Call Center Management - Problems with KPI Measurement
A burning issue with measuring call center performance is the validity of the underlying data - what are KPI's really telling us and how can we trust these metrics?
Using KPI's for performance measurement is a well documented, tried and tested management tool. Issues arise however, with what the metrics are actually telling us and the validity of the underlying raw data. You can see what we mean when you consider some of the top metrics commonly used to measure call center performance; call quality, service level, customer satisfaction, average speed of answer, first call resolution, employee satisfaction and so on. The fact is that many of these metrics are subjective and not qualitative.
Achieving consistency across the metrics being gathered becomes even more problematic when you consider the number of different sources from which the raw data is collected. Call time is easily and accurately measured, however customer satisfaction comes from the customer themselves and one customers perception will differ from another and the same applies to employee satisfaction. Other KPI metrics, such as adherence to call center telephone policies will fall to be reported by a supervisor or other observer adding yet another source of metric data and broadening the problem of consistency with the raw data.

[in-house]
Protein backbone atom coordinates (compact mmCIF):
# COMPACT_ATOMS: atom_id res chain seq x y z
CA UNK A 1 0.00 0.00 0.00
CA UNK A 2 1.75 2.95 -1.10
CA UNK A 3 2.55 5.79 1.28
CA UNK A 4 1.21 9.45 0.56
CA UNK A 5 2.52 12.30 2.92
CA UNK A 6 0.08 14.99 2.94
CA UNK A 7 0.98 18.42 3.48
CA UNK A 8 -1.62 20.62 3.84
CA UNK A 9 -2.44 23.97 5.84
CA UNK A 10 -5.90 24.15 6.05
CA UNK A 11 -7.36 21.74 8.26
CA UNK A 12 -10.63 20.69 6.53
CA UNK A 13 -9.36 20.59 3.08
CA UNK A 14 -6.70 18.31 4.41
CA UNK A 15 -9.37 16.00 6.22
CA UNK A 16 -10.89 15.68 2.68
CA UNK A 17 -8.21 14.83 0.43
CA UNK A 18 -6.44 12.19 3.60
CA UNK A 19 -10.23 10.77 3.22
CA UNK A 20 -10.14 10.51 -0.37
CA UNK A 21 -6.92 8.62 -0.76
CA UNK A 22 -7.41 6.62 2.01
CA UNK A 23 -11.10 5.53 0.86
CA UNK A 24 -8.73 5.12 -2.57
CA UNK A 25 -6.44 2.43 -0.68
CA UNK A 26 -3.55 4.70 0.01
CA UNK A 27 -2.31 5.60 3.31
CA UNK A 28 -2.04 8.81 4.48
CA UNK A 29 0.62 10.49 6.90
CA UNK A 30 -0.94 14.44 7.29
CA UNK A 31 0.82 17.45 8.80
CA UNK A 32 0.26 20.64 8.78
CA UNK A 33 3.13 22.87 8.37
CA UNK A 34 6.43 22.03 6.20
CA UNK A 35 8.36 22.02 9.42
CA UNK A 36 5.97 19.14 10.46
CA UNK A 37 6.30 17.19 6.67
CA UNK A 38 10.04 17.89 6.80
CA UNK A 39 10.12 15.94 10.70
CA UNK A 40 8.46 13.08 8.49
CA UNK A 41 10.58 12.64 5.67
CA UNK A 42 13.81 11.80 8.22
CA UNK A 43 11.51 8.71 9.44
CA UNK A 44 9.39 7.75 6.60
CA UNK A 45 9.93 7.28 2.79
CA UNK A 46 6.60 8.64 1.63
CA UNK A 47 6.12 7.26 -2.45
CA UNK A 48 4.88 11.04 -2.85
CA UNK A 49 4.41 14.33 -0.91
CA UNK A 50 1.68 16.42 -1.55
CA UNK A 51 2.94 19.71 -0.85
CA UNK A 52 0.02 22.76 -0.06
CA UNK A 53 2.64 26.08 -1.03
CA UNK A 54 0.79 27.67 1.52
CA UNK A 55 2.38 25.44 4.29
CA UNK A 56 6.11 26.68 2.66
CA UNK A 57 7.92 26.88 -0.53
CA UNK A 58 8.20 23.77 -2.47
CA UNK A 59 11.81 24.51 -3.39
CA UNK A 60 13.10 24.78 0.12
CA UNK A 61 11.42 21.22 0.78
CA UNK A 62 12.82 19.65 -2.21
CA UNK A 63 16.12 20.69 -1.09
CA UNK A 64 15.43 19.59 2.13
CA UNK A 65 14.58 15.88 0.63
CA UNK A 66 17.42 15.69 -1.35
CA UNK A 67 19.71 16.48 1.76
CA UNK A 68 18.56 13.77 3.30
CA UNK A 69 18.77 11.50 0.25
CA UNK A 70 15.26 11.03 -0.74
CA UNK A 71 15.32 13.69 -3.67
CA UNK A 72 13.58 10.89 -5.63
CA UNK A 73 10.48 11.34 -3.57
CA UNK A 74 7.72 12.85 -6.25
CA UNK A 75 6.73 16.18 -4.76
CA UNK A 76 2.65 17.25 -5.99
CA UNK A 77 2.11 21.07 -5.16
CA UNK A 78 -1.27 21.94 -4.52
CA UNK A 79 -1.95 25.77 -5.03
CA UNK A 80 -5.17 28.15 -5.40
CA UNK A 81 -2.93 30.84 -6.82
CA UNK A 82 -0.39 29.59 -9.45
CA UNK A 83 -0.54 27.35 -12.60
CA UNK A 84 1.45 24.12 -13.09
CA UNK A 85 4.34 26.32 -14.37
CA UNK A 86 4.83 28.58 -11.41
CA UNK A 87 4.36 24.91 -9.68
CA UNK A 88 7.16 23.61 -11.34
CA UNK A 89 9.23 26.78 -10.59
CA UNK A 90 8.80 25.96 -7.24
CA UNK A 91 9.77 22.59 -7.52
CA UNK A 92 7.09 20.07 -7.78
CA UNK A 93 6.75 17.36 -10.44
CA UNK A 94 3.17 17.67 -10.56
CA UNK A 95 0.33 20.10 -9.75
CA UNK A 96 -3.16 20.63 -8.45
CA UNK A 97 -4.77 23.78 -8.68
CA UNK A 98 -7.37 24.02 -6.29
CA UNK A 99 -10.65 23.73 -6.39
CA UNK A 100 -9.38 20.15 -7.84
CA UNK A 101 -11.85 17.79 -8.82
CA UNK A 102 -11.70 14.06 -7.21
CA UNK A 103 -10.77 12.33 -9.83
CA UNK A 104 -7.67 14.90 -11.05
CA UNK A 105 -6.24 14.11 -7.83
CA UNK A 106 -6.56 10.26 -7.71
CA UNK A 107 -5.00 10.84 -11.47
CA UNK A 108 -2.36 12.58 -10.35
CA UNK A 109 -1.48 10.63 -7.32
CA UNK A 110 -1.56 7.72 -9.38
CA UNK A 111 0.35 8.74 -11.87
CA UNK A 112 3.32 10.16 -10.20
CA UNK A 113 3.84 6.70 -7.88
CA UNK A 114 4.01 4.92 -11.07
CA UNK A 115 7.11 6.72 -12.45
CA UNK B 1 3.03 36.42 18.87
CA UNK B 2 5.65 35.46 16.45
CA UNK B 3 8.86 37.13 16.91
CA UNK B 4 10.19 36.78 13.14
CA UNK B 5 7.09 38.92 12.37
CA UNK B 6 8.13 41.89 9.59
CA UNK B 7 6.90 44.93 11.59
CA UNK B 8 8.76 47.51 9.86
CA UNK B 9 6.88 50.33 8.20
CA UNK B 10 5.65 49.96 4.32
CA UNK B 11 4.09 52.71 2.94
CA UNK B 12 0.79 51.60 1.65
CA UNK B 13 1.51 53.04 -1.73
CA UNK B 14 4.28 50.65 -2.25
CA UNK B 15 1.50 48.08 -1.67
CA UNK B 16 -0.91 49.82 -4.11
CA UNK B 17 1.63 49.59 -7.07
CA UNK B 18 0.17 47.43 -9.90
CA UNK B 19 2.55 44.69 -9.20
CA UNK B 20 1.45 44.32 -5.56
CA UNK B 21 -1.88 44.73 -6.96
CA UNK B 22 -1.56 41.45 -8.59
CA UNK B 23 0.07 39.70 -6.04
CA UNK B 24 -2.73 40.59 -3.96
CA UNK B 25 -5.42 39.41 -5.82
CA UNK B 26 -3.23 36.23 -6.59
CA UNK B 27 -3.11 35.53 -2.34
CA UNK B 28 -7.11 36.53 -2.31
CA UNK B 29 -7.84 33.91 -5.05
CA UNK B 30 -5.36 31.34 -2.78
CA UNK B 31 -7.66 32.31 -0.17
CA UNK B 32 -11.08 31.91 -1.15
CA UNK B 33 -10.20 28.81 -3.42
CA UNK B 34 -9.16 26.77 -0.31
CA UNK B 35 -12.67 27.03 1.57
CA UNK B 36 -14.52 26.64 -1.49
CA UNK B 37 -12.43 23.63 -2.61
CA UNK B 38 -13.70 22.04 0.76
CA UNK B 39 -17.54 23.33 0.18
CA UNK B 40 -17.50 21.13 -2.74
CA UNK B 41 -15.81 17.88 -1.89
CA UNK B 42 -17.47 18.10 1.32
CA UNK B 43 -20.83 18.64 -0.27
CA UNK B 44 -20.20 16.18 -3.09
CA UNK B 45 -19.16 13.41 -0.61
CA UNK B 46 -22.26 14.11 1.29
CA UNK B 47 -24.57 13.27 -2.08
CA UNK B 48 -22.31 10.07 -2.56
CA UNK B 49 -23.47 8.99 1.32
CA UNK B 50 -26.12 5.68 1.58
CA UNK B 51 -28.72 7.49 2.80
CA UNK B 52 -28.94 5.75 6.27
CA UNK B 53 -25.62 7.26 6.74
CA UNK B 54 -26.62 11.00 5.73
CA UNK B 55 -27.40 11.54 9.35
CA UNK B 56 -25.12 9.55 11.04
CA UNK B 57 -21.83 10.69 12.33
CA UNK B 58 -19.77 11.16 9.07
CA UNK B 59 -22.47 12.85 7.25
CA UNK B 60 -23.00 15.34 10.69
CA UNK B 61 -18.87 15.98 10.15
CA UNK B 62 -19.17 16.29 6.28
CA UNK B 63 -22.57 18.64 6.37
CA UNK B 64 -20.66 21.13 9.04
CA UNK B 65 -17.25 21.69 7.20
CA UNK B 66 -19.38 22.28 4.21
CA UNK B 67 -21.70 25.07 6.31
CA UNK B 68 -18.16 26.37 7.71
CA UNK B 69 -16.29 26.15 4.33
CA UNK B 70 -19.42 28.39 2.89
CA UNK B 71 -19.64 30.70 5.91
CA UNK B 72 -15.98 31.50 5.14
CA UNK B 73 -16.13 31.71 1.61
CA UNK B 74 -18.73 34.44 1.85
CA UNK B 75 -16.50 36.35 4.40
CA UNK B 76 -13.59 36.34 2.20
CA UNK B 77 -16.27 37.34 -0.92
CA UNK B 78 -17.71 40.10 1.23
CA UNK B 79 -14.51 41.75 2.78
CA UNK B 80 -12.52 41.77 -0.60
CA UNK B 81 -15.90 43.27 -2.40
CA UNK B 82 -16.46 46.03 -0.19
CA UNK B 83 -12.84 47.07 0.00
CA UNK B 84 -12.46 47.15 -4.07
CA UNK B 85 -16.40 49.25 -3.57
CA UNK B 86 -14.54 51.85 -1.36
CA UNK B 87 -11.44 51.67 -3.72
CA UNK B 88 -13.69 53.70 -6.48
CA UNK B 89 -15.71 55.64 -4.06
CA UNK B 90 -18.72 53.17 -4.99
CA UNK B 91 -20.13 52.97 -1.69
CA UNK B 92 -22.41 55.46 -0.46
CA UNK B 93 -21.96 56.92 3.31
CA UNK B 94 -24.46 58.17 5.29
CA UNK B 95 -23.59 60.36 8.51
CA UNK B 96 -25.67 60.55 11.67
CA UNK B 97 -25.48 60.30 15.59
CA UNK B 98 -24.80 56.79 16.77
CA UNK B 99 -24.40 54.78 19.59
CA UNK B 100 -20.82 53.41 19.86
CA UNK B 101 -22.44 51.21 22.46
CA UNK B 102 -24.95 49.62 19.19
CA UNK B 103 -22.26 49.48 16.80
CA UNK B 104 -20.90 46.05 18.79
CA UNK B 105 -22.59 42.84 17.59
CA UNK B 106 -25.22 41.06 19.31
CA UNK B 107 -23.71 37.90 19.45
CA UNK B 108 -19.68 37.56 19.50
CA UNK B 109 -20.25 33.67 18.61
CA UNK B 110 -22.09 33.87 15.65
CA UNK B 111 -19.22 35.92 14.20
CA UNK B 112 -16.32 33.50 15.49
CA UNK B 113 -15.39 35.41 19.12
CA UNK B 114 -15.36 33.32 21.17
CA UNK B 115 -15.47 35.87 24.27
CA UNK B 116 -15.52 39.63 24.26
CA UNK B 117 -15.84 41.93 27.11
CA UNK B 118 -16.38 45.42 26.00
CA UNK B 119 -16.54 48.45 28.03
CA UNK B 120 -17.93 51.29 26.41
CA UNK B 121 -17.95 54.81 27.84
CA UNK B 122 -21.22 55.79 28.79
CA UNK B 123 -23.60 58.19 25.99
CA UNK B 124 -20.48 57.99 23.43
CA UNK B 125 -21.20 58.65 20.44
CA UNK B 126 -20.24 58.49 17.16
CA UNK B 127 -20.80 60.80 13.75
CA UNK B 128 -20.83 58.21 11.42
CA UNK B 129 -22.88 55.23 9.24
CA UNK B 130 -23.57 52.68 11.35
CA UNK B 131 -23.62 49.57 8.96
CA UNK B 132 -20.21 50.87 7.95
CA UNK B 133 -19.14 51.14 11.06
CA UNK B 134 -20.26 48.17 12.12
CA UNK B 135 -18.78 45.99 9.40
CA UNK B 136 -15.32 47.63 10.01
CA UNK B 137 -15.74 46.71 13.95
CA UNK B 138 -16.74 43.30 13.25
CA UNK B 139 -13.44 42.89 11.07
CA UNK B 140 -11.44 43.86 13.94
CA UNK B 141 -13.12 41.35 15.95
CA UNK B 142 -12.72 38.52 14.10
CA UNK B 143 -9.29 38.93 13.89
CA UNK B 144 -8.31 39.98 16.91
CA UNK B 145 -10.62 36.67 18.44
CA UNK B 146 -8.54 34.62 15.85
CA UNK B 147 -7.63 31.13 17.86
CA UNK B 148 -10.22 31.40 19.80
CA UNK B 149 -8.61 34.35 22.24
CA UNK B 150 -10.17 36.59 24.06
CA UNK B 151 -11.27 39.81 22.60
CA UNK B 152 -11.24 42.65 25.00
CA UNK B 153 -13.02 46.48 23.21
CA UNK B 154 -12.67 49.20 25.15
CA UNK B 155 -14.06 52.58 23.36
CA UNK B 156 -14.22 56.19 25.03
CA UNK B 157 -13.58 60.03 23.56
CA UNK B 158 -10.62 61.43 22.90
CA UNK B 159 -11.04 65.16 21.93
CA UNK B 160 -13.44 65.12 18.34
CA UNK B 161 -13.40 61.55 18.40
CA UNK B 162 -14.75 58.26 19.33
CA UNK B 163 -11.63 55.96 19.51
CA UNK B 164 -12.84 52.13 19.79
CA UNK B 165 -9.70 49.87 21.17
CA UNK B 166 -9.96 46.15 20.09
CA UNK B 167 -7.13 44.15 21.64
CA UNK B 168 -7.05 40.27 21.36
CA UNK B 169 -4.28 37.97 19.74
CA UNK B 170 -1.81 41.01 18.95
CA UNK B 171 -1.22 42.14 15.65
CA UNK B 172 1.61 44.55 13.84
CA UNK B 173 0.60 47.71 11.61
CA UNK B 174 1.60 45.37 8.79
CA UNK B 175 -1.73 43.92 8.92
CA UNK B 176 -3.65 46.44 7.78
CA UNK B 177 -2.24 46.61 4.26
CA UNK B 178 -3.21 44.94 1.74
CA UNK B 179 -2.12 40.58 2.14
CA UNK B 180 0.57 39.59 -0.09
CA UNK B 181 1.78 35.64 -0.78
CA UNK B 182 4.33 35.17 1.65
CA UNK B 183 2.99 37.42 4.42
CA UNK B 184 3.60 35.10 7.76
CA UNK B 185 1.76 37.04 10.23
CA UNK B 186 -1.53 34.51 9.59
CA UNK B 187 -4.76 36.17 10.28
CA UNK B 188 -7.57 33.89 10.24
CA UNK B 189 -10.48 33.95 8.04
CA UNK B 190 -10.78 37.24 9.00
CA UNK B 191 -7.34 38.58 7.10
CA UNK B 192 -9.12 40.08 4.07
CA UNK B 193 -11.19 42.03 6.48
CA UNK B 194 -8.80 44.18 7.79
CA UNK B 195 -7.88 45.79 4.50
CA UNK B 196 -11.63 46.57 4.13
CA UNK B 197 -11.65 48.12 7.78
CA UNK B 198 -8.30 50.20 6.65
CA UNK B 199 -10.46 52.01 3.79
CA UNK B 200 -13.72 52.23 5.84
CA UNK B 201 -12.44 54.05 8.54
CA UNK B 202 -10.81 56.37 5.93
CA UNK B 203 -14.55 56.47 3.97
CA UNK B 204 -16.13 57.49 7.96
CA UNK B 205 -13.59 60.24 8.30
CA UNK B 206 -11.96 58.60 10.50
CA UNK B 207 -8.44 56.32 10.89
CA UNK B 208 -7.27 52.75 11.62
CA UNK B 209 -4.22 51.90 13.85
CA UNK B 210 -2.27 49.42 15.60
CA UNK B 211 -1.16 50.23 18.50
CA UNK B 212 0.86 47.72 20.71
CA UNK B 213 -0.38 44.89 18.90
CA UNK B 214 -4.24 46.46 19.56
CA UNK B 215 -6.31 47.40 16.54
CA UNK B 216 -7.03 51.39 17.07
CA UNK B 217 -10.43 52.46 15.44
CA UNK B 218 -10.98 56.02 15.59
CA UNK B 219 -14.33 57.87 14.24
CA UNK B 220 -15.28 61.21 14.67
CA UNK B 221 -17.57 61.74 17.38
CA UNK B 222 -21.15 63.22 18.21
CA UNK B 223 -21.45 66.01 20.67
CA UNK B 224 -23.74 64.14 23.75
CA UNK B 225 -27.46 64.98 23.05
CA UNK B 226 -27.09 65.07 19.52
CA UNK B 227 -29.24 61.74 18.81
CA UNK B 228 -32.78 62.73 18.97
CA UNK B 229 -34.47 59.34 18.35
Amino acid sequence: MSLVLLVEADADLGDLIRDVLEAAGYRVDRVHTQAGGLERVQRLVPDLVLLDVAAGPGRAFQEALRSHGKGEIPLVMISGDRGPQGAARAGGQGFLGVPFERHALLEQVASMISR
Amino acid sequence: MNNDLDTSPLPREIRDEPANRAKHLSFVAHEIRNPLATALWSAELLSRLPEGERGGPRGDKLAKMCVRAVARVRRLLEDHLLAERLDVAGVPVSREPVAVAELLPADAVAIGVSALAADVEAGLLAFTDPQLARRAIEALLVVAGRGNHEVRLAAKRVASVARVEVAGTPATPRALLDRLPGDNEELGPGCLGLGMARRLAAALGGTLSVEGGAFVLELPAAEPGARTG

It becomes important therefore that rather than simple isolated metrics being used, that they are weighted and collated to give an holistic picture of what is actually happening with the call center. This is where balanced scorecards that provide weightings to appropriate KPI's play an important role within call center performance measurement. Applying appropriate weightings to the importance of a given metric will and combining the isolated weighted metric with the other KPI measures will assist in smoothing anomalies in data collation from inconsistency and the variety of data sources.
Ensuring that the metrics that are used with a balanced scorecard are valid we must consider what makes a valid call center performance measurement metric. Metrics selected as performance measures must be relevant, they must be accurate, collected on a timely basis, provide a complete or unconditional value and be clear. What appears to be a relevant metric may in fact not be so, call center managers themselves may be influenced by their own working practices and not in touch with the broad mission of the organization. An accurate metric measure will also lend confidence in the measure if it is unambiguous and the closer to the raw data this can be, the greater the degree of accuracy expected.
Unfortunately, call center managers are blissfully unaware of the real power of balanced scorecard and KPI metrics believing that they are useful for performance measurement and not anything more. The real power of KPI metrics lies in their diagnostic ability when used holistically, as the balanced scorecard attempts to do, not only for performance measurement but also for benchmark performance against industry competitors, identifying performance gaps and proscribing remedies as well as providing team members with individual responsibility for their part in over call center performance.
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